Mallow (Malva neglecta) is a spreading annual, biennal or perennial, 4 to 24 inches tall on slightly hairy stems. The leaves are alternate, shallow palmate-lobed (e.g. somewhat heart to kidney shaped). Flowers are pale pink to nearly white, in clusters of 1 to 3.
Originally from Eurasia, common mallow is found in fields, gardens, newly seeded lawns and disturbed areas, from 4,500 to 7,000 feet in Colorado.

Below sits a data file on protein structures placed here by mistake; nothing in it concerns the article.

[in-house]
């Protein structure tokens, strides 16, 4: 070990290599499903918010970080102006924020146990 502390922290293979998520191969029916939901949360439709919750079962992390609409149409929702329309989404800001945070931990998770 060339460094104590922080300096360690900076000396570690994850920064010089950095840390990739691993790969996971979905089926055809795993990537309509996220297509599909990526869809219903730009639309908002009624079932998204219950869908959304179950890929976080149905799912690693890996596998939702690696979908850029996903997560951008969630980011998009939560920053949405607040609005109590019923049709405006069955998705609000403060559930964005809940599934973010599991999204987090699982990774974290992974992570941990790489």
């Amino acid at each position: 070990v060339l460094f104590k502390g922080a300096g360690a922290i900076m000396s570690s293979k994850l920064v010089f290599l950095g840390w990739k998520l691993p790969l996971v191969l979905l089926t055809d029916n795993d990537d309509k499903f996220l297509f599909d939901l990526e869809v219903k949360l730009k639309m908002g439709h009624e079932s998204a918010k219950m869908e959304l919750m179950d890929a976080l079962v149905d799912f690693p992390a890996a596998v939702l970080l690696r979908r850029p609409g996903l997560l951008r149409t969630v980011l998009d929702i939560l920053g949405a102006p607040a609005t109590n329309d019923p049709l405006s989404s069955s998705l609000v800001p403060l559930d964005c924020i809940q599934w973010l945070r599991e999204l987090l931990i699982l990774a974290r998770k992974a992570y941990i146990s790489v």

Biology and spread
Seeds germinate throughout the growing season.
May serve as a reservoir for a number of plant viruses.
Cultural, physical and mechanical control: Prevent infestations with weekly mowing. Lawns should be mowed at a 3 inch height. Increase turf density with proper mowing, fertilization, watering and other cultural practices.
Chemical control: Roundup has not been sufficiently effective to control this weed.